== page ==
J C Sens celebrates his 75th birthday

One of the pioneers of the first muon g-2 experiments at CERN, “Hans” (J C) Sens, celebrated his 75th birthday on 30 November 2003. Sens, who gained his PhD working on muons with Valentin Telegdi at the University of Chicago, came to CERN in 1958 at the same time as Leon Lederman, and together they initiated a study of the methods for measuring the muon g-2. In 1966, after working on various experiments with muons, Sens left CERN to join the Foundation for Fundamental Research on Matter in the Netherlands and the University of Utrecht. With the advent of the Intersecting Storage Rings (ISR) at CERN, he became spokesman of the CERN-Holland-Lancaster-Manchester collaboration at the ISR.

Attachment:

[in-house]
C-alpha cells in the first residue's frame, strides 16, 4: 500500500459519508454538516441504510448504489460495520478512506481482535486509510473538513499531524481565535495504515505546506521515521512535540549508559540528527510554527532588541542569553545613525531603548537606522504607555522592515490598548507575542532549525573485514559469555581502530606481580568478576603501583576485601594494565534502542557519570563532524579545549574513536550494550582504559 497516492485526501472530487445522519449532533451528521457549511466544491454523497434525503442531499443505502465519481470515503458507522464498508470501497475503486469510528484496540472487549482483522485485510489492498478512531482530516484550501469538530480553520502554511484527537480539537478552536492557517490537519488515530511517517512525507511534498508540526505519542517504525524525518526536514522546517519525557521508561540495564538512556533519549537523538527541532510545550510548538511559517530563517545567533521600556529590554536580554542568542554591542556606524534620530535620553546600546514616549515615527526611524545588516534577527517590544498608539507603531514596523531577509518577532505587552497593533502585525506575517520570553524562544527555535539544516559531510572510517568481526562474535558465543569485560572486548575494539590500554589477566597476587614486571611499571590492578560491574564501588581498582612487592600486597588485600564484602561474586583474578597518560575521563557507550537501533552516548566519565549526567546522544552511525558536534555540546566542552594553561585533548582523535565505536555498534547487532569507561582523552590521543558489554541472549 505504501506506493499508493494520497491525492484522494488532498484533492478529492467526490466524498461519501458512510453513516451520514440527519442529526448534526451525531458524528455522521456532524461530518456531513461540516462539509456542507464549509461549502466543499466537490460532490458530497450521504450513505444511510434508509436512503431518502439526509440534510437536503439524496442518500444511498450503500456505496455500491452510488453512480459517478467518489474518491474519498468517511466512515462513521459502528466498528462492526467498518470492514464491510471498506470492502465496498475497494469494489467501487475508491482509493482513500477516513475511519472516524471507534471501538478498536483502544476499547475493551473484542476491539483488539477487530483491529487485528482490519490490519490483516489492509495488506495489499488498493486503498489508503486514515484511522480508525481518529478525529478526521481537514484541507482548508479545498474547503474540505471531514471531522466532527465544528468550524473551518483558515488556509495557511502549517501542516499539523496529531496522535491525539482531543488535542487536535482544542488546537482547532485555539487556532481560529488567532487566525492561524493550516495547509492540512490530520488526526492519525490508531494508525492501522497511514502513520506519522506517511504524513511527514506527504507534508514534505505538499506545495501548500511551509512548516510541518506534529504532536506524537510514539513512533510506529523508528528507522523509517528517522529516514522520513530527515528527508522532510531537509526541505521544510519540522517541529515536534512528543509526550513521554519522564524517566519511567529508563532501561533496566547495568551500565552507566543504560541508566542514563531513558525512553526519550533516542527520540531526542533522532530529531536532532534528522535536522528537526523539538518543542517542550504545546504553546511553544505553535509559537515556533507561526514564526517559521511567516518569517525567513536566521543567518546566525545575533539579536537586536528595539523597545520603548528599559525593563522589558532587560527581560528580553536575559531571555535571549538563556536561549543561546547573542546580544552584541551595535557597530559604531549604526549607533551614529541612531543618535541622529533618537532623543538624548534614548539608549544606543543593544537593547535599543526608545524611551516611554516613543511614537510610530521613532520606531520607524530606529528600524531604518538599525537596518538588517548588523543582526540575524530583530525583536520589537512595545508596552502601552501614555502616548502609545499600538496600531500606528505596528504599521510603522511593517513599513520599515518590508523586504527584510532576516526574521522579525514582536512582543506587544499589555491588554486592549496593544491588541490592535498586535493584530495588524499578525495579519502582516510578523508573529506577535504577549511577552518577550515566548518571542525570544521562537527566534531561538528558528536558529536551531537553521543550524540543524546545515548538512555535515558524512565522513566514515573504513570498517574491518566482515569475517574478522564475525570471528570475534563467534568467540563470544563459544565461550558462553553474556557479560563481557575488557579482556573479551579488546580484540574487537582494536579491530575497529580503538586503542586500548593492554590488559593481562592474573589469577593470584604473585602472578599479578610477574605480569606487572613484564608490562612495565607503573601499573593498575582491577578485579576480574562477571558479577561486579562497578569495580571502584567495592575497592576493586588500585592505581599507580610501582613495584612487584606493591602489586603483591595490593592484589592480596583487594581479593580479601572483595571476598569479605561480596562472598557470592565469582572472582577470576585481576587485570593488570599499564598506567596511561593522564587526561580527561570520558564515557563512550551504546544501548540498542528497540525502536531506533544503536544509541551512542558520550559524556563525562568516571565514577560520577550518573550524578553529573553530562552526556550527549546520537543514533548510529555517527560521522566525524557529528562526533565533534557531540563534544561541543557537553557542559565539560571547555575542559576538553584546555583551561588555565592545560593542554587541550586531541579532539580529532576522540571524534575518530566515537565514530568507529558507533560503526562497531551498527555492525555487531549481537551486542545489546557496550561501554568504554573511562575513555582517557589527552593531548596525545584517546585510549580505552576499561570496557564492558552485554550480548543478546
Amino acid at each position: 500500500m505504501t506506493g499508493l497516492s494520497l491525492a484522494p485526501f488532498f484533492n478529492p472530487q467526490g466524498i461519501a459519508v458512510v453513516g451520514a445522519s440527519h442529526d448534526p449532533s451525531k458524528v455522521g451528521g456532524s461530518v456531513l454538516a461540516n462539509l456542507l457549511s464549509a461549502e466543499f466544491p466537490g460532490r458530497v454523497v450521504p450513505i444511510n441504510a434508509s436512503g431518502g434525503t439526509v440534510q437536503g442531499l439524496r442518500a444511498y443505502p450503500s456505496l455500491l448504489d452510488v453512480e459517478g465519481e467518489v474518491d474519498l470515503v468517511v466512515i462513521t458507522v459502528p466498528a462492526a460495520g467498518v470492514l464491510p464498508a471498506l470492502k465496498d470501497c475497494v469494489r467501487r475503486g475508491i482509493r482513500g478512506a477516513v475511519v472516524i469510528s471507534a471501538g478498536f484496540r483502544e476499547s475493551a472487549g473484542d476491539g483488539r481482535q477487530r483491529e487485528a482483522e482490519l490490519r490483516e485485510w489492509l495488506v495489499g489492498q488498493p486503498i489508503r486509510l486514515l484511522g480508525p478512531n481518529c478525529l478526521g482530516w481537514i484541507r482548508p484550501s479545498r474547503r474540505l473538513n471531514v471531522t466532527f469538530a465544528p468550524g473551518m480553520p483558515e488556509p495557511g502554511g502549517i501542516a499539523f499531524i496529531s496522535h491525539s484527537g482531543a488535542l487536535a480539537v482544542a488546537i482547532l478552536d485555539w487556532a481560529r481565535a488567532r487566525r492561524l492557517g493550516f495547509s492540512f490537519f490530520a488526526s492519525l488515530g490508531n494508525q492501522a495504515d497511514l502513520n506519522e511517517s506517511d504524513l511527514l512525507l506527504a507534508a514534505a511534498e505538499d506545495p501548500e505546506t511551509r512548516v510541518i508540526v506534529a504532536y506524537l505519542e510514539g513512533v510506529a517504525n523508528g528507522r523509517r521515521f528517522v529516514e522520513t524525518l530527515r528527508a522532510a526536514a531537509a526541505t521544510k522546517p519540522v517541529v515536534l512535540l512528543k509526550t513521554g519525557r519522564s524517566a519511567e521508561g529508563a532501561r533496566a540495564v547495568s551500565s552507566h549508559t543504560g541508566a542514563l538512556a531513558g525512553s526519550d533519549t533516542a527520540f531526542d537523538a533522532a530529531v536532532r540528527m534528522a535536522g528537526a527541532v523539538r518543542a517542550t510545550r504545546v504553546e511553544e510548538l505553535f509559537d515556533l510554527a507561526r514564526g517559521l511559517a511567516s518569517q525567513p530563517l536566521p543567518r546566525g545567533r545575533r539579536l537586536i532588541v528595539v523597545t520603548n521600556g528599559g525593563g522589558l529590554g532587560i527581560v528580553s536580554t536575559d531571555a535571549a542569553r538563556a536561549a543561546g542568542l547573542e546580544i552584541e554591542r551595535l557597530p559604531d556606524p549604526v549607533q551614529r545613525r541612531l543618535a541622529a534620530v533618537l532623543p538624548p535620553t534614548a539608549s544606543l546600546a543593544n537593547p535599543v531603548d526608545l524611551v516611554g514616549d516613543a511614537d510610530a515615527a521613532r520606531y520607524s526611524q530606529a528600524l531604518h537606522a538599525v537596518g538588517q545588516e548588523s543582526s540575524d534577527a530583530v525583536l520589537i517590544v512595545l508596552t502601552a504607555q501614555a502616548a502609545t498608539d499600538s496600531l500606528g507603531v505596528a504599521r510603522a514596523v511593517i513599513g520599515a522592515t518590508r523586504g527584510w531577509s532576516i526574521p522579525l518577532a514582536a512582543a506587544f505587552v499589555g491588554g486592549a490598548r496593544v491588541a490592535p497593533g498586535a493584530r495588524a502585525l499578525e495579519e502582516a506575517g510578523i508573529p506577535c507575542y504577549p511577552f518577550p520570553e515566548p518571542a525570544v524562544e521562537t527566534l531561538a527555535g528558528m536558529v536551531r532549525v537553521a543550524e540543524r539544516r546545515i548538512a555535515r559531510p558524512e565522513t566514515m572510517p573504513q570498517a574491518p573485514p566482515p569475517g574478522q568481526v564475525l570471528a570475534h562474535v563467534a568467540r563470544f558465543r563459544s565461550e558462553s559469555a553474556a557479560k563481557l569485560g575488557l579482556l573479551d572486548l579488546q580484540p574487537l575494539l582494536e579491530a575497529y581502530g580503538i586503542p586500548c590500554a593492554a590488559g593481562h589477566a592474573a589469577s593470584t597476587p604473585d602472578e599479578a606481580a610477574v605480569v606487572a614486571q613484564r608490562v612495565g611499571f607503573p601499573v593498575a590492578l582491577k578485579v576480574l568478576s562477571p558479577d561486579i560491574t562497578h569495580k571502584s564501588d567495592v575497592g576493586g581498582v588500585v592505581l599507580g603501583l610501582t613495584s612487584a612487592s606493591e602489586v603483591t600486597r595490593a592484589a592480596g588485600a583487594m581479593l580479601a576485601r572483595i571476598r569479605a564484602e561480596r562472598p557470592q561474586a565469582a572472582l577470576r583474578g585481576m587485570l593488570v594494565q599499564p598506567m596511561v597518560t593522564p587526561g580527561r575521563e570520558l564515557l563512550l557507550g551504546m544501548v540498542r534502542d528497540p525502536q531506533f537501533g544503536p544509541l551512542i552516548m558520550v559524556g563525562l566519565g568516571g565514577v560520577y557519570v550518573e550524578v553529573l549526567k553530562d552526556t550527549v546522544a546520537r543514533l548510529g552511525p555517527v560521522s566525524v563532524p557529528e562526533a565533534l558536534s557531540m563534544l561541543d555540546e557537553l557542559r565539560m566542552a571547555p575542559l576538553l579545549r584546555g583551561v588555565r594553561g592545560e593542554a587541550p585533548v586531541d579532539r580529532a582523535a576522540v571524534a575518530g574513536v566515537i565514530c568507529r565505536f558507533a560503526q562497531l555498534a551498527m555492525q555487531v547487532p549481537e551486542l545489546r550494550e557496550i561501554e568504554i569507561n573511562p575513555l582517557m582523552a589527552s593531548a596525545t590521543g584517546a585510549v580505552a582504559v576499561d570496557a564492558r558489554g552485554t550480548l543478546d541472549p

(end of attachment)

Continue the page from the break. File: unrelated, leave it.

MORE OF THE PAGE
In 1976, while on leave of absence in the US, Sens joined Lederman’s experiment that discovered the upsilon particle and hence the fifth quark, “bottom” or “beauty”. He later spent seven years at SLAC (between 1979 and 1986) working with fellow Dutch collaborators on electron-positron and photon-photon collisions at the PEP collider. Sens then returned to particle physics at CERN, and worked on the development of the analysis programs for the L3 experiment at the Large Electron Positron collider. He retired in 1993, but has since spent time as a visiting scientist at the Academica Sinica and the National Central University of Taiwan, and is now at the Institut Non-Linéaire de Nice.